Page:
I have been working on this Durban Mutton Curry recipe for many years and there are still many years more to go – but I am getting somewhere.
Every time I cook curry, it is an adventure, it is therapy and it is fun.
Whilst the ingredients & quantities are pretty standard, I have a few techniques to get a rich thick gravy and super soft meat.
I mostly cook curry to make Bunny Chows, so I like to make a lot of gravy. My recipe may be a bit different, but it is because I have tweaked it to my preference.
Ingredients for every kg meat
- 1kg Mutton (Cut into pieces. Washed and patted dry with kitchen towel)
- 120 ml Sunflower Oil
- 2-3 Onions (Grated or very finely chopped)
- 2 Jam Tomatoes (Grated. Add more or less to your preference)
- 4-6 Tablespoons Masala / Curry Powder
- 1 Teaspoon Organic Cayenne Pepper (if you want to turn up the heat)
- 3 Star Anise
- 2 Cinnamon Sticks
- 1 Tablespoon Fennel Seeds (Ground with Pestle & Mortar)
- 3-4 Green or Red Chillies (or both)
- 1 Tablespoon of Homemade Garlic & Ginger Paste
- 1 Tablespoon of Homemade Dhania & Jeera Powder or Jeera seeds crushed with Pestle & Mortar (whatever you prefer)
- 1 Tablespoon Salt (add more or less to preference)
- 1/2 Teaspoons Turmeric (optional)
- Dhania Leaves to garnish
- 2-4 Large Potatoes (The amount is to your preference, but if you can get UTD Potatoes then these must be your first choice. We call then gravy soakers. UTD = Up to Date Potatoes)
- Heat oil in heavy based pot
- Add cinnamon sticks, star anise, dhania & jeera powder, turmeric and allow to fry until fragrant.
- Add onions and saute until soft. (take care to not let your spices burn)
- Add your Curry Powder / Masala and allow to fry a bit. (again, take care not to let your spices burn. The mixture will become very thick now and it will burn easy)
- If you are adding extra Chilli powder or Cayenne Pepper, then add now.
- Add a dash of water if the ingredients are too thick – and stir. Allow the water to cook off whilst you adjust your heat so that the gravy boils but does not burn.
- Add your tomatoes and allow to saute until soft. This is where I put my most effort, in cooking the tomatoes down to make a smooth, thick, rich curry base. I use a wooden spatula or flat pointed wooden spoon to continuously scrape the bottom of the pot to bring up the flavours. The oil will come to the top when the gravy is reaching the right consistency.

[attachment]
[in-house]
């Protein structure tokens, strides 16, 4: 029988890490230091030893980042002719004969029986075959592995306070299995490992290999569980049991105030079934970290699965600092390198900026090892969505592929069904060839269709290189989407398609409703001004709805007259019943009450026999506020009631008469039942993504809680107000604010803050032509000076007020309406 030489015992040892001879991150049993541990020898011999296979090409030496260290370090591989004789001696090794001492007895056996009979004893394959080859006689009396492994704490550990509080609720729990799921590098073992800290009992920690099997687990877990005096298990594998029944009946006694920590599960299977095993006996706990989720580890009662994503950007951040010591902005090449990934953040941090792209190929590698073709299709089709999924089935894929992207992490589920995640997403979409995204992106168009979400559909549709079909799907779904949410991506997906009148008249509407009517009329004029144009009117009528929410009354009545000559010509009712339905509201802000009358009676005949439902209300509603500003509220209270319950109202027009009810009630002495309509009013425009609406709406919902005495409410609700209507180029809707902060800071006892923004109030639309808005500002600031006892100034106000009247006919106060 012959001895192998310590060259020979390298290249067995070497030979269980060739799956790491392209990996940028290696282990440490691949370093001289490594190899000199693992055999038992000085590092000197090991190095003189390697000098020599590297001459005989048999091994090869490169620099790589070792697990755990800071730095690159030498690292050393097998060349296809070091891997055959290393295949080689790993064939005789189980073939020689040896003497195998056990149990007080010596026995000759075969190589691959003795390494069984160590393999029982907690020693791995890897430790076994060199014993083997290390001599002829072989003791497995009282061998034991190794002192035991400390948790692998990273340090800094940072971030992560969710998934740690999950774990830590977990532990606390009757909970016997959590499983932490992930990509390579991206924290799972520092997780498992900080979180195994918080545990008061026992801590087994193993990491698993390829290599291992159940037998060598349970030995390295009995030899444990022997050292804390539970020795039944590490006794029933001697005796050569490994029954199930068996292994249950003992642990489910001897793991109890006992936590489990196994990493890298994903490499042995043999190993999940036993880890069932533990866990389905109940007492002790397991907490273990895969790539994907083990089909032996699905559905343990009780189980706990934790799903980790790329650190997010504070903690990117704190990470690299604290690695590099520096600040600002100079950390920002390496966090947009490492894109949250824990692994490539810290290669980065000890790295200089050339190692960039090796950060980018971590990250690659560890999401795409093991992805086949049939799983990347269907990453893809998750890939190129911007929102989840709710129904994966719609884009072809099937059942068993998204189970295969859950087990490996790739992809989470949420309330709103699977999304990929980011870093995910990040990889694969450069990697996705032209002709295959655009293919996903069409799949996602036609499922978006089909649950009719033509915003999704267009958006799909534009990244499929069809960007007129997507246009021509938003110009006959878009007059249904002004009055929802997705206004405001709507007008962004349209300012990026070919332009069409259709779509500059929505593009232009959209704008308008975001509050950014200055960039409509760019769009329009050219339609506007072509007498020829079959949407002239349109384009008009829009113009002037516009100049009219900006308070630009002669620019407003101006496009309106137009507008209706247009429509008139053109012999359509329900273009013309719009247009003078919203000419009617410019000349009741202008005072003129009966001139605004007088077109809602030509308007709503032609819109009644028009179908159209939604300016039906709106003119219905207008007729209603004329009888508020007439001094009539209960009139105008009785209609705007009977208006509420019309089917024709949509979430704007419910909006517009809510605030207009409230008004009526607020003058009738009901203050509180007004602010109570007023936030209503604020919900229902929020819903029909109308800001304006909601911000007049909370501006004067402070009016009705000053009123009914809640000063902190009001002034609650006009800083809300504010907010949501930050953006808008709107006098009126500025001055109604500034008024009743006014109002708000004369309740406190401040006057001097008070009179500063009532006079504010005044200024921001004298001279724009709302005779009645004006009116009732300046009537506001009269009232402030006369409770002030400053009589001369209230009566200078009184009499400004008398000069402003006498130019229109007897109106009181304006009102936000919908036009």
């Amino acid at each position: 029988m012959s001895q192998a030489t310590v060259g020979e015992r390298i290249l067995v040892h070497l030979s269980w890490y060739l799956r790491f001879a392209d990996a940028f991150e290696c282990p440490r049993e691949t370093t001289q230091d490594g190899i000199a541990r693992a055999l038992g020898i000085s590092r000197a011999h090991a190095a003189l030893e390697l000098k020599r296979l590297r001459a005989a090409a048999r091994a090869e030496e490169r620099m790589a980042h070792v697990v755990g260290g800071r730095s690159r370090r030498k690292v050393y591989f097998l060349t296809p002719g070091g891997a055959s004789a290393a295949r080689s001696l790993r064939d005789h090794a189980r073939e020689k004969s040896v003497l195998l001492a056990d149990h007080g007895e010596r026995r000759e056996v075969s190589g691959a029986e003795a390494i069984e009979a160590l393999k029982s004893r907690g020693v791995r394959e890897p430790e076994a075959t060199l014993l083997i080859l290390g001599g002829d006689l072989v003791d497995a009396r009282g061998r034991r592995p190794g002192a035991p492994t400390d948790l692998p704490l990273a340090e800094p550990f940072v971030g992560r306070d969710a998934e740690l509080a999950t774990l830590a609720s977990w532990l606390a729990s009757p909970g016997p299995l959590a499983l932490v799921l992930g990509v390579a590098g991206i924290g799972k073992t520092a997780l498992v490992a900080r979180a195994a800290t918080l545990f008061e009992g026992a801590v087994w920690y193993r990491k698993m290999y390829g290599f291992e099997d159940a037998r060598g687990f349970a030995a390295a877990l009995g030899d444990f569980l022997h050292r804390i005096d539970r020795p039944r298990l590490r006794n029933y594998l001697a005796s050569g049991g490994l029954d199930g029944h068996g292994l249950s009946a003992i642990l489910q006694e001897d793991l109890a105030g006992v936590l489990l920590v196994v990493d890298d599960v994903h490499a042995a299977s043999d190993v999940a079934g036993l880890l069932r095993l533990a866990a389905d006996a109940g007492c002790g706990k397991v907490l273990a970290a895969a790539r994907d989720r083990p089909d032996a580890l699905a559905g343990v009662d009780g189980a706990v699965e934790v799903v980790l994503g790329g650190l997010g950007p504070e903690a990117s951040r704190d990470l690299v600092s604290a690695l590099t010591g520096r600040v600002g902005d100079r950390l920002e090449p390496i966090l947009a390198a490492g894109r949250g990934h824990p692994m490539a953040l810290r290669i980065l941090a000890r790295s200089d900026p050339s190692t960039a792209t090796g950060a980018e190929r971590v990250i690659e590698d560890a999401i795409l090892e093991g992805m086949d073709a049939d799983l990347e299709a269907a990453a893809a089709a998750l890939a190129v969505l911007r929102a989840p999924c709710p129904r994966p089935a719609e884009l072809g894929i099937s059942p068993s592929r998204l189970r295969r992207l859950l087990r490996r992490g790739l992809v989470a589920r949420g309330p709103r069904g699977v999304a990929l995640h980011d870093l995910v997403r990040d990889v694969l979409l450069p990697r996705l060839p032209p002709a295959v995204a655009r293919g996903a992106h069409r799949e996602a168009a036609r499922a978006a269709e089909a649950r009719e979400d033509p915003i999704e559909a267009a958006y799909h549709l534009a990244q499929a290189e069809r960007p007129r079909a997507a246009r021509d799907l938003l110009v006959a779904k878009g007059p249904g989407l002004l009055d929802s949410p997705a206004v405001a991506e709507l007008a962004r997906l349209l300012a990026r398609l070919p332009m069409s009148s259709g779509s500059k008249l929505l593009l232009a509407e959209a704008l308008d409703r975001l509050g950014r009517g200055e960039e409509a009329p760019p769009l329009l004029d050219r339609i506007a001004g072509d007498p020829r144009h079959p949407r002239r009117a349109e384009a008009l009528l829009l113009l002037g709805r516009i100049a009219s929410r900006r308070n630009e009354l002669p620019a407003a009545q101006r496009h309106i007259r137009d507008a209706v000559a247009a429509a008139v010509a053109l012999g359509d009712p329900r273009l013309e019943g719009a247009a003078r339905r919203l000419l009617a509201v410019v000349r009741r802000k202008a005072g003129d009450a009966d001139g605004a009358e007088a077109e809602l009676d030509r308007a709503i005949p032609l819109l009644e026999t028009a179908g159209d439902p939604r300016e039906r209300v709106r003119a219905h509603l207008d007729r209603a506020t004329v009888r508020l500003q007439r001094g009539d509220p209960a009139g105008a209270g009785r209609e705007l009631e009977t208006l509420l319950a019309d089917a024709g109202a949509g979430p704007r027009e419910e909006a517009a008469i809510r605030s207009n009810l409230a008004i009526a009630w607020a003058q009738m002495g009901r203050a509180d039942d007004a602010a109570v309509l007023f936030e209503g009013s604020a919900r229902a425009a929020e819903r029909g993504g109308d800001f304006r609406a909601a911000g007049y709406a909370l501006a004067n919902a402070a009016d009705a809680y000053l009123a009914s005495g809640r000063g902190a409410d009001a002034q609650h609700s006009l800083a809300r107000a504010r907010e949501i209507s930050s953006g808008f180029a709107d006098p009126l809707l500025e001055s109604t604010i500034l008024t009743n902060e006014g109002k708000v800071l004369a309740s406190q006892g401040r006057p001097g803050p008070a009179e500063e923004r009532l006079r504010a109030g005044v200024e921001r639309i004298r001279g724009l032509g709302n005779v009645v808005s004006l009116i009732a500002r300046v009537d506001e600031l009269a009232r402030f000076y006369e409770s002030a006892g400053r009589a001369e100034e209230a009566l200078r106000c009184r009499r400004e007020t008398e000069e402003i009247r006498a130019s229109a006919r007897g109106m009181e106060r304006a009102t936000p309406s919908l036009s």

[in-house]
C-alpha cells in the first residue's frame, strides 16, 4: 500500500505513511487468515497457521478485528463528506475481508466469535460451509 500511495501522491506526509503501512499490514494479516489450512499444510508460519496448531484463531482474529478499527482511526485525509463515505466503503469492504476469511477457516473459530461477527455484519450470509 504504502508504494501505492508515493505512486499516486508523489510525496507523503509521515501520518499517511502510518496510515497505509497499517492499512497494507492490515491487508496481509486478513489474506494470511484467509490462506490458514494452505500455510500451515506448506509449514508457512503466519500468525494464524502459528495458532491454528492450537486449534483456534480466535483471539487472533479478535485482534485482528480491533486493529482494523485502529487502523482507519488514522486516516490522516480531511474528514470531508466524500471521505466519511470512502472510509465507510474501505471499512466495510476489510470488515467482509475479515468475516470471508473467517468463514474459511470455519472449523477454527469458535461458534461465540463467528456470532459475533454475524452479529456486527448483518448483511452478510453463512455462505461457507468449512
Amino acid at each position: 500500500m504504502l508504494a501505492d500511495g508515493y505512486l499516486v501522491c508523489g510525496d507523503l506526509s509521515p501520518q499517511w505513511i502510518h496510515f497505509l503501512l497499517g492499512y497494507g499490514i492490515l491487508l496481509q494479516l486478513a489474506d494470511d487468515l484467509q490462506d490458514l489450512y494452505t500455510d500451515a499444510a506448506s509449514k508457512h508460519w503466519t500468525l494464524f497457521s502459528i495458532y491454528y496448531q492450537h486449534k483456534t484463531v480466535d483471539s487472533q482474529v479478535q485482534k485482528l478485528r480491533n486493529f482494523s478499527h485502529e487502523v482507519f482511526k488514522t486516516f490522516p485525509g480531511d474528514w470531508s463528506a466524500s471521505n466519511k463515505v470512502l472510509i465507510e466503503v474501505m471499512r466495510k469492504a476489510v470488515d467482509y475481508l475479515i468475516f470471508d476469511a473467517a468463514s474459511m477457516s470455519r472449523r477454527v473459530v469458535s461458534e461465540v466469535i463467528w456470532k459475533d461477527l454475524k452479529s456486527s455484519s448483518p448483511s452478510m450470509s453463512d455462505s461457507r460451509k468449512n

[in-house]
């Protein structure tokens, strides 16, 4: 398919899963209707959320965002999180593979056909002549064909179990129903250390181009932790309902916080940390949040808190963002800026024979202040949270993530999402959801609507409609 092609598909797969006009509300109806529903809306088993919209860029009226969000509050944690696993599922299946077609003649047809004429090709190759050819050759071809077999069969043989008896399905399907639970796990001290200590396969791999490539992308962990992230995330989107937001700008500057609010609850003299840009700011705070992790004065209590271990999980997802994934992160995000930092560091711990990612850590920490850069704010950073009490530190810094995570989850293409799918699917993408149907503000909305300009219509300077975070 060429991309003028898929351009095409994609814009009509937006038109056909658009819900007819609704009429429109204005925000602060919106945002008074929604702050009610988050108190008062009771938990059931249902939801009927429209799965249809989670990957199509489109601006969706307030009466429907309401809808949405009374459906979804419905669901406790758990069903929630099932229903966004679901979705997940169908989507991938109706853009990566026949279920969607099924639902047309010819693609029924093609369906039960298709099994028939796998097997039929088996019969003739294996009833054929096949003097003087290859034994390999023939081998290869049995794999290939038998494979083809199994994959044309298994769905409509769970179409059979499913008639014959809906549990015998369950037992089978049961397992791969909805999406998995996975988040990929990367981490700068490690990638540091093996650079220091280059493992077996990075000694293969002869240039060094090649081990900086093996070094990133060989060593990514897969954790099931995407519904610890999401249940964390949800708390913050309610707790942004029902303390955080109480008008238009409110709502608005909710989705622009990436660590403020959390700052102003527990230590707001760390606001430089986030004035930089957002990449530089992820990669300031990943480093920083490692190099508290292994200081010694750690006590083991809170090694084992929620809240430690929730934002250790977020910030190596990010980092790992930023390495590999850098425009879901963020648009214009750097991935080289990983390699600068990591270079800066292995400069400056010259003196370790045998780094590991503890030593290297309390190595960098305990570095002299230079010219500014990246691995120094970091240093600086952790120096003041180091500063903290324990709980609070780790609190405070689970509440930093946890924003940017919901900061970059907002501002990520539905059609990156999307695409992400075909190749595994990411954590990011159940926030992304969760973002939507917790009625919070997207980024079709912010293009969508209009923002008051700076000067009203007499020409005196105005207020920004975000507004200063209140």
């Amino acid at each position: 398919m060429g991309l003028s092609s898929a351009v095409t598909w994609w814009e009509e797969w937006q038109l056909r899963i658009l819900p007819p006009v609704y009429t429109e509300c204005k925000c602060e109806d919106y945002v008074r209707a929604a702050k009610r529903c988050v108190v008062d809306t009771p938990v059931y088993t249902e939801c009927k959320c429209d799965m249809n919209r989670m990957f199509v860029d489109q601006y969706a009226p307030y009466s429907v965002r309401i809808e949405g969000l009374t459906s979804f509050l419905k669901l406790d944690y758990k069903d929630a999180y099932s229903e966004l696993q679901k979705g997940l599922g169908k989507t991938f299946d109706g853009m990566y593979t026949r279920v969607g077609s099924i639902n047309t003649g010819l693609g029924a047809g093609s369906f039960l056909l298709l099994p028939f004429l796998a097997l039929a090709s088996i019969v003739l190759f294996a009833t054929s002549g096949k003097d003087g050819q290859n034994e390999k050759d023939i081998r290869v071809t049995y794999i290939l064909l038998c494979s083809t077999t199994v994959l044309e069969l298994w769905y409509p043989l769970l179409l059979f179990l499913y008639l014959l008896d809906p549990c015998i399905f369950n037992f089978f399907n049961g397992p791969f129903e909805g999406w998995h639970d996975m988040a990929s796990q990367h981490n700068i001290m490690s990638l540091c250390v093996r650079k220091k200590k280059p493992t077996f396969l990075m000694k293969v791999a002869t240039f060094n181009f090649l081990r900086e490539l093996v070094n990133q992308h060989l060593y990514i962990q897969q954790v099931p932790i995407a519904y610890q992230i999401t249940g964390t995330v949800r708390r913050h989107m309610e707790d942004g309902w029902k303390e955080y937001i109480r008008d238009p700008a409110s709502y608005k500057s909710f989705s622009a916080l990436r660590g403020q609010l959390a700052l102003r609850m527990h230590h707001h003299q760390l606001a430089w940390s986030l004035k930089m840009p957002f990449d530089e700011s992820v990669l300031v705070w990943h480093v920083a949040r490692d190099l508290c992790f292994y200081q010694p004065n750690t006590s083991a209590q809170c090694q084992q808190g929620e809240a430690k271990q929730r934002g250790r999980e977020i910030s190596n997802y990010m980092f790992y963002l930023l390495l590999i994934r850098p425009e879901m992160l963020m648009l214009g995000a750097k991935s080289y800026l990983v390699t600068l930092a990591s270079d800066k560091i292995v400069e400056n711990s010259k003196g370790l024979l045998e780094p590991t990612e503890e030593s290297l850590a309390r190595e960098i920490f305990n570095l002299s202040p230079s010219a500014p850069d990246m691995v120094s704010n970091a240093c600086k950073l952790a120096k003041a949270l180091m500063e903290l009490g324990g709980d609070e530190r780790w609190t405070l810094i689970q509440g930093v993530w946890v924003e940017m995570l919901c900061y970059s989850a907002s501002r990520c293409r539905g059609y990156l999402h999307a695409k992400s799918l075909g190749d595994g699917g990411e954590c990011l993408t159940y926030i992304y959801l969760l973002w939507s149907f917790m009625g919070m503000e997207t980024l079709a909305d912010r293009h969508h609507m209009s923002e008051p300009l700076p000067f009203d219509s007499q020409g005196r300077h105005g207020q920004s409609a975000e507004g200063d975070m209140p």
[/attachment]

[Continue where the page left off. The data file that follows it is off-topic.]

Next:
- Add about half a cup of water. This is a debatable step, but I find that the water brings the gravy alive and allows me to cook it down to my required consistency rather than fighting a dry mixture and burning.
- Cover and simmer on a low-medium heat for at least 30 minutes.
- Remove the lid of the pot and allow the moisture to evaporate from the gravy. You are now preparing your gravy to saute your mutton (or any meat).
- Keep stirring and scraping the bottom of the pan with your utensil. The gravy will thicken up quite a bit at this stage and you do not want it to stick and burn. This gravy is the base of your curry and the more effort which you put in, the better results you will get.
- Add a few curry leaves into your gravy / base
- Remove your pot from the heat and stir in your mutton / meat in through the gravy, making sure that all pieces are well covered.
- Return the pot to the head and gently stir until the meat starts to fry in the gravy. You want the temperature of the gravy to go above at least 140c to achieve a Maillard Reaction. You want to use your utensil to scrape the meat and gravy from the bottom of the pot to the top, in the same manner you would turn a flower bed with a spade.
- When you are happy that your meat has fried enough (usually when the gravy gets really thick and wants to burn on the bottom of the pot) then add at least a cup of water. Your gravy must be thin enough to be able to gently simmer, with no chance of it burning on the bottom of the pot.
- Add a few curry leaves, turn down your heat, put the lid on the pot and simmer for at least 40 minutes. (40 mins for mutton, 20 mins for lamb) or until your meat is soft.
- When your meat is soft add your potatoes, some curry leaves and your salt. Add water until the potatoes are just covered.
- Partly cover the pot and allow to gently simmer until the potatoes are soft and the meat falls off the bone.
- Hint: If the water is not evaporating fast enough, then leave uncovered. You can always add a dash or 2 or water, if required.
- When your curry is ready, stir in a pinch or 2 of dhania leaves, a few curry leaves, another pinch or 2 of salt and let it stand for at least 15 minutes.
- Serve as a Bunny Chow, with Basmati Rice, with Roti or however makes your heart happy..
Check here for a Durban Lamb Curry Recipe (Step by Step with Photographs)
UPDATE: Don’t bother using all the different spices, just use our All-in-One Masala Range. Perfectly blended and balanced, just use 4 tablespoons per kg of meat / protein. Easy as that, best you will ever taste.